By Caroline Valetkevitch
NEW YORK (Reuters) – U.S. stocks edged higher at midday on Wednesday as a rebound in Apple’s stock offset declines in energy shares.
Apple shares were up 1.6 percent, boosting the benchmark S&P 500 index and Nasdaq, after at least six brokerages raised their price targets on the stock. On Tuesday, Apple shares had ended lower after the company launched the iPhone 6 and introduced a new product, the Apple Watch.
“I think the bullish analyst comments and the impact of Apple Pay, iWatch when it eventually comes out and the positive feature from the iPhone 6 are making people realize, at least for today, it’s still a name that likely has more upside than downside from here. It continues to be an underweight name for most institutional investors,” said Michael James, managing director of equity trading at Wedbush Securities in Los Angeles.”
Energy shares were lower, following another decline in oil prices. Exxon Mobil fell 1 percent. [O/N] The S&P 500 energy index was down 0.8 percent.
Recent general weakness in U.S. stocks has been triggered by concerns the Federal Reserve could raise interest rates sooner than some investors had expected. Higher rates would raise borrowing costs for individuals and companies.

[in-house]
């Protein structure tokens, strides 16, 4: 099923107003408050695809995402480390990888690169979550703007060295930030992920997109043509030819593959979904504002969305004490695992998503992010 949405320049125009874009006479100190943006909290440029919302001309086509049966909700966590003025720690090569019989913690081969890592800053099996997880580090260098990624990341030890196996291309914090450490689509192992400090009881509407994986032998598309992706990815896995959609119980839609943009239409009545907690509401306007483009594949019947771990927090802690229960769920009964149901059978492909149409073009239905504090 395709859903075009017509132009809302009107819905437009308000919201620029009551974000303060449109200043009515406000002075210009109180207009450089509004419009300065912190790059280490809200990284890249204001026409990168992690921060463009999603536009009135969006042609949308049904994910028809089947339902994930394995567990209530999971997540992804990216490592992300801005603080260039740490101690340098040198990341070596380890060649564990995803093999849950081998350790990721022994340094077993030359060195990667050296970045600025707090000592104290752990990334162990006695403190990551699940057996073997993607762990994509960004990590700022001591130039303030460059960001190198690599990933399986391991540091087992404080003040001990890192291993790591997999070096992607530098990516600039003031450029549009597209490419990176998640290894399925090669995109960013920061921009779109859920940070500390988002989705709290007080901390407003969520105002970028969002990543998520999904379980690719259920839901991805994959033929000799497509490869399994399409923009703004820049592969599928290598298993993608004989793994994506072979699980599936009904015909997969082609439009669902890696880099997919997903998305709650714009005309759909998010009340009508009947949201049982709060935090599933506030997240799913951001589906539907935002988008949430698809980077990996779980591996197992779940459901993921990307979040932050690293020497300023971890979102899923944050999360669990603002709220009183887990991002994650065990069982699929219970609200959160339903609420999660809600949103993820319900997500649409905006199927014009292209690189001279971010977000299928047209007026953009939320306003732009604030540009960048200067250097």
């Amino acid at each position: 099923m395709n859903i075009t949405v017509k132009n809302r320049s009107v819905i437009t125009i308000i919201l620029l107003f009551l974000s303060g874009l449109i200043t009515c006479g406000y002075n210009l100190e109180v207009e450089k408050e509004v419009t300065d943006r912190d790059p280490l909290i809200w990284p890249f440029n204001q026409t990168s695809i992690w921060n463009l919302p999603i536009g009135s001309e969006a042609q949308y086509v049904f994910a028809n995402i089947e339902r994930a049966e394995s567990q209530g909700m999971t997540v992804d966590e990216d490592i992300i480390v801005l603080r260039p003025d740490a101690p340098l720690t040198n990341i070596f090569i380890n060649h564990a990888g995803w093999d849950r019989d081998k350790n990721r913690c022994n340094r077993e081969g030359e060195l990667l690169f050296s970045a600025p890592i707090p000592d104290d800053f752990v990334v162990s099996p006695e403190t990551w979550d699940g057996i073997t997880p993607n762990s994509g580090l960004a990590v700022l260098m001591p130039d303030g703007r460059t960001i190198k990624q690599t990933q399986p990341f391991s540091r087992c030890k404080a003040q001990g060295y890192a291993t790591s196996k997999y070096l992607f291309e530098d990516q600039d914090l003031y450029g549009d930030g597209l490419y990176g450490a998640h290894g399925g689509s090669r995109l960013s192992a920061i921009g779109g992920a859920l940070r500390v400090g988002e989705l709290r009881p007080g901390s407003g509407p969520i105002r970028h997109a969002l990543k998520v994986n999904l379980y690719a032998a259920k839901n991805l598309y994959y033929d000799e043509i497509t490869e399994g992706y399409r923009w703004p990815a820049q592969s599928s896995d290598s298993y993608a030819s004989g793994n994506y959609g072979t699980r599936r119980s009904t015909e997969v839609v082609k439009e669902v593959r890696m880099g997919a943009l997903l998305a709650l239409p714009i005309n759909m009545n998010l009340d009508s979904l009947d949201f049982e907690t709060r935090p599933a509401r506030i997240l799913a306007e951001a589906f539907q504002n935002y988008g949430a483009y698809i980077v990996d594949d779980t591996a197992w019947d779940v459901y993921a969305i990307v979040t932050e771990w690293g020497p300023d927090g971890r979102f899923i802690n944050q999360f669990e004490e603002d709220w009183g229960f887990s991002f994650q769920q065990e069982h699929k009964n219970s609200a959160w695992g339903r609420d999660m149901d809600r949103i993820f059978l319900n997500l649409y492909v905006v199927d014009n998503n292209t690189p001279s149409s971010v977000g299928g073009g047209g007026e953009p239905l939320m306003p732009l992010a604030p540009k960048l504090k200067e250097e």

Still, some analysts were optimistic.
“Equities offer better value than other asset classes, and so long as the Fed is not overly tight, the bull market will not end. We’re nowhere near that level yet,” said Anastasia Amoroso, global market strategist with J.P. Morgan Funds in New York.
The Dow Jones industrial average rose 23.73 points, or 0.14 percent, to 17,037.6, the S&P 500 was up 3.36 points, or 0.17 percent, to 1,991.8 and the Nasdaq Composite was up 18.14 points, or 0.4 percent, to 4,570.43.
The largest percentage gainer on the New York Stock Exchange was Palo Alto Networks, which was up 8.46 percent, while the largest percentage decliner was Pulse Electronics, down 20.29 percent.
Among the most active stocks on the NYSE were Brazil’s Petrobras, down 3.31 percent to $17.24 and Vale SA, down 1.84 percent to $12.29.
Besides Apple, the most actively traded stocks on Nasdaq included GT Advanced Technologies, down 13.3 percent to $12.95 and On Track Innovations, up 26.2 percent to $4.19.
Declining issues were outnumbering advancing ones on the NYSE by 1,820 to 1,099, for a 1.66-to-1 ratio; on the Nasdaq, advancers and decliners were even.
The broad S&P 500 index was posting six new 52-week highs and five new lows for the day; the Nasdaq Composite was recording 26 new highs and 45 new lows.
(Editing by Bernadette Baum)
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